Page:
Radio stations have long held it as gospel that programming that appeals to listeners within the 18-34 and 25-54 demographics will maintain healthy financial returns by reaping the lion’s share of advertising. Most formats are typically tailored to ensure that ad agencies and trusted clients know they are reaching that tried and true audience.

But how about this as a theory: The radio industry is missing a major opportunity. By largely ignoring the 55+ audience, it is missing out on lucrative ad opportunities from the very demo that has the greatest disposable income. In addition, Baby Boomers listen to more radio than any other demographic.

Case in point: Entercom launched soft AC “The New 94.1 The Sound” KSWD in the No. 12 radio market, Seattle, Dec. 4 (flipping from former CBS Radio country KMPS). Its playlist is decidedly targeted to a Boomer audience: Adele, Mariah Carey, Phil Collins, Elton John, Whitney Houston, Hall and Oates.

“For some reason, media buyers and agencies largely ignore the 35-64 demo, which seems insane to me,” Entercom’s president of Programming Pat Paxton tells Inside Radio. “I’m at that point in life where most of my friends are in their 50s. They spend money. They travel the world. They are early adopters, buying the newest electronics. They buy new cars every two to three years. They are more aware of healthcare issues. They eat out multiple times per week.”

In Ft. Myers/Naples, FL, the powerful 100,000-watt “Wave 101” WAVV (101.1) has been successfully broadcasting its 55+-targeted easy listening format for three decades—spanning from Sarasota to Ft. Lauderdale. Independently owned by Alpine Broadcasting Corp., it is live in mornings, middays and afternoons, “all with multi-decade WAVV announcers,” according to GM Walt Tiburski.

“WAVV targets and delivers adults 50+, which represent more than half the total population of people living in this much older skewing market. Our audience is very active socially, economically and charitably. They have the time and the money to buy and do what they want. And WAVV tailors many promotional partnerships and events specifically for this audience,” he says.

That includes recent gigs in the market with the Beach Boys, the Moody Blues and Barry Manilow. Tiburski adds, “The WAVV 50+ crowd loves to play and party. Our Boomer audience loves to go to concerts and events, and WAVV also sponsors art fairs, exotic car shows, community events, golf and tennis tournaments and other activities.”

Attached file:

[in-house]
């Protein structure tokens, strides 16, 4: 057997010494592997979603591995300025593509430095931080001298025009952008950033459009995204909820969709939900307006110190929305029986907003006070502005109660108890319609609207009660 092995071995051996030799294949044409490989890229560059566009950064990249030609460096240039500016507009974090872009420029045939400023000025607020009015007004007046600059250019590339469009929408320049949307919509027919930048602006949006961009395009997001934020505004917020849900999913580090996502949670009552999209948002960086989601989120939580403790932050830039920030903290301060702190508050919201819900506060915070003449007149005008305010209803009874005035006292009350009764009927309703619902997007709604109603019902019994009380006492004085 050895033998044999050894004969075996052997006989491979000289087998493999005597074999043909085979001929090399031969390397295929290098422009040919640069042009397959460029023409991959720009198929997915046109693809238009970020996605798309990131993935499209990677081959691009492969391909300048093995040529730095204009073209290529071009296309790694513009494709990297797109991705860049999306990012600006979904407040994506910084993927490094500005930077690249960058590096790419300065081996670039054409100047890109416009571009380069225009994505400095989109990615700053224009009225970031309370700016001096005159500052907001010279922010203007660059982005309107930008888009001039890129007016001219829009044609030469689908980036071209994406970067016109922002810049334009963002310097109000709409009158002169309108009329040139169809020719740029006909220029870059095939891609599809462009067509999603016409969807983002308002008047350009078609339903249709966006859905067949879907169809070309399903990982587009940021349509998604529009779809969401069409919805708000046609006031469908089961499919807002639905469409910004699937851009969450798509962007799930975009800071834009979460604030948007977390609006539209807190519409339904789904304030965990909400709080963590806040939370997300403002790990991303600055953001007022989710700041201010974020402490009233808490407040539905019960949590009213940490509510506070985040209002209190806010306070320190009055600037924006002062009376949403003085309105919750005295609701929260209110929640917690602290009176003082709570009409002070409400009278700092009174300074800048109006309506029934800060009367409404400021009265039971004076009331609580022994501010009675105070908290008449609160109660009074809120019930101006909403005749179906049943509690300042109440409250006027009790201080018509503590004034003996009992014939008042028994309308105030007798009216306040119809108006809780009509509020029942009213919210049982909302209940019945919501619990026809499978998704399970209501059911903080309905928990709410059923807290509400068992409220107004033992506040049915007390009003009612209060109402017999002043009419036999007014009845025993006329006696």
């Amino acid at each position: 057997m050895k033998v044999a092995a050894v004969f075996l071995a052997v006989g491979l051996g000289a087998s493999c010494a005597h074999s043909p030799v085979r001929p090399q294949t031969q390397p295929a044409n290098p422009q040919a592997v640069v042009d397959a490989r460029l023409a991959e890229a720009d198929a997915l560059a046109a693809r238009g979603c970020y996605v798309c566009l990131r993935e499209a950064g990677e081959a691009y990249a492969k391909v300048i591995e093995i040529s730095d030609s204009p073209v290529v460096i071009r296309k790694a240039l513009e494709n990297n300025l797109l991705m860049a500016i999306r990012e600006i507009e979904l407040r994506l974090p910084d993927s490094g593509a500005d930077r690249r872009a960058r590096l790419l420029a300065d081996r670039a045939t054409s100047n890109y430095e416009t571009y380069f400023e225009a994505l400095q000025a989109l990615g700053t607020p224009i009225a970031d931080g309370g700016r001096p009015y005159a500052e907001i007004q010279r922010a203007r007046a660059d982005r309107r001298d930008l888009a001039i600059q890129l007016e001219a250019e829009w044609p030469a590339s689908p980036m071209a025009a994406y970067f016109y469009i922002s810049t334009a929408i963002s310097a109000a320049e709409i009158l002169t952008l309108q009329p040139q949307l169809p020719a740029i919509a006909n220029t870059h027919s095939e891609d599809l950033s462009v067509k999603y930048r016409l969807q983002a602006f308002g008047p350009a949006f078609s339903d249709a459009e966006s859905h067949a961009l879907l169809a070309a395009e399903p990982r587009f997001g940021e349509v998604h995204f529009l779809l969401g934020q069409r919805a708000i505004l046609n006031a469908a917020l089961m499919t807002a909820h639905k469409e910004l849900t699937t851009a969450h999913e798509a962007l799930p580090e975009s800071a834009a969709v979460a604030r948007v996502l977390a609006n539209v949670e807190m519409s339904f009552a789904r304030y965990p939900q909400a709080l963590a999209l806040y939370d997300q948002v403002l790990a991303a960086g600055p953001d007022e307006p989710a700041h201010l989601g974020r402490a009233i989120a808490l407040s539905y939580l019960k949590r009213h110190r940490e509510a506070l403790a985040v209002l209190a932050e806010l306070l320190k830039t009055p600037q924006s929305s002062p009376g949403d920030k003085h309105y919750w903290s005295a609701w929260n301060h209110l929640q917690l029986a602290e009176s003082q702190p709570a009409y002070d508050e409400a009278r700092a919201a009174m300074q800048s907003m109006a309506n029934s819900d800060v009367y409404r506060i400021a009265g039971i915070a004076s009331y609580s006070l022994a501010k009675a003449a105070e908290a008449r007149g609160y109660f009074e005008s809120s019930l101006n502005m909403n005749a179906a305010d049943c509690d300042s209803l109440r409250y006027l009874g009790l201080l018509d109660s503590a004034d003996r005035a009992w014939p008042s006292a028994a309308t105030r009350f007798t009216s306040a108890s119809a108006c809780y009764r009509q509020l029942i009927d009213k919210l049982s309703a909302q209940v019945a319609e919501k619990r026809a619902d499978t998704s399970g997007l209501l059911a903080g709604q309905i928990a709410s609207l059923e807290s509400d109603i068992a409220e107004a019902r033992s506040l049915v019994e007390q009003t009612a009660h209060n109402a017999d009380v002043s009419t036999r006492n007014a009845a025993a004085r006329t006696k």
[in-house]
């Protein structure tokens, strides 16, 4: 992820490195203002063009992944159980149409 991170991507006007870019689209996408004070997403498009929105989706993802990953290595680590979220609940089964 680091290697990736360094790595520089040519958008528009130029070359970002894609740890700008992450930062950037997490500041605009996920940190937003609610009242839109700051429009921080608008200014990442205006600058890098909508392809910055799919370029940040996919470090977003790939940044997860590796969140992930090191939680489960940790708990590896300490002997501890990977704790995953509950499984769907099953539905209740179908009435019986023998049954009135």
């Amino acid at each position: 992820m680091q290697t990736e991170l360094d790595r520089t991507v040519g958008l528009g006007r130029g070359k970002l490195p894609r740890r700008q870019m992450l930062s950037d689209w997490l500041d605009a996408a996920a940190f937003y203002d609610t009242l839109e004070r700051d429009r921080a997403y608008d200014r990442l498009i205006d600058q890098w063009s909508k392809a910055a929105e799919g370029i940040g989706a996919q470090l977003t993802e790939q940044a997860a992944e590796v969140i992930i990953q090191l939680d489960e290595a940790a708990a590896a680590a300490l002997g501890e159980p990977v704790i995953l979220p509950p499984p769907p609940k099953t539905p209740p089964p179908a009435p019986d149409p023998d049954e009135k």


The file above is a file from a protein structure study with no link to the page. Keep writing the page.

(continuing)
Saga Communications, meanwhile, is finding success with 55+ listeners via “Light & Easy Favorites, Easy FM” WOEZ Hilton Head, SC. “That’s been the biggest surprise. The station is essentially a soft AC from the late ‘70s that we’ve been doing for the past six months. I guess what’s old is new again,” Saga president and CEO Ed Christian tells Inside Radio.

The company is also reeling in the Boomer audience via “boutique formats” over HD Radio-fed FM translators, which the company calls “metro signals,” including its Metro retro country “The Outlaw” format in six markets and “Pure Oldies” format in five markets. “We have noticed a couple of unusual trends—with several stations that have gained traction,” Christian says. “We’ve had very good response in attracting non-P1’s of country, but the other surprise is that we’ve found with Pure Oldies, playing music from 1956-1968, surprisingly enough, not only is the 60+ crowd listening, but so are Millennials, who aren’t familiar with the music but like it. Who was to know?”

In Las Vegas, Summit American has made it its business to specialize in a 55+ radio audience, via oldies “Cool 102.3” KQLL-FM (1280/102.3) and its marquis brand “K-Jewel/the Jewel” KJUL (104.7 FM), which proudly serves up Adult Standards/MOR.

“This business is a 25-54 world—and why?” asks Joe Oreb, the stations’ director of Sales. “We’re the David in a Goliath world of corporate radio here—and we love our nice little niche. Most of our focus is 50 and over and we like that demographic.”

The longtime 100,000-watt Jewel was originally the musical home of the Rat Pack, and now also includes Barbra Streisand and James Taylor, “all the way to Michael Buble and a little Ed Sheeran,” he says. “We want listeners and advertisers to know us as the stations appealing to the Boomer-plus crowd. That’s part of our appeal in Vegas, which has a huge retirement community.”

Oreb adds, “People are living longer, they are working longer—and we can keep our listeners engaged longer, simply because there is little competition in the market for them. That’s our focus. That’s what we want.”

For sure, looking at non-traditional demographics, “There are opportunities there—and there can be big ratings in most markets,” offers Dan Vallie, founder of Vallie Richards Donovan Consulting. “The upper demo is another revenue opportunity for radio, and it doesn’t necessarily have to be 55+, but it could also combine with a younger demo, for example 35-64 or 45-64. That could be a music format or a talk format. Yes, there is money in them there hills.”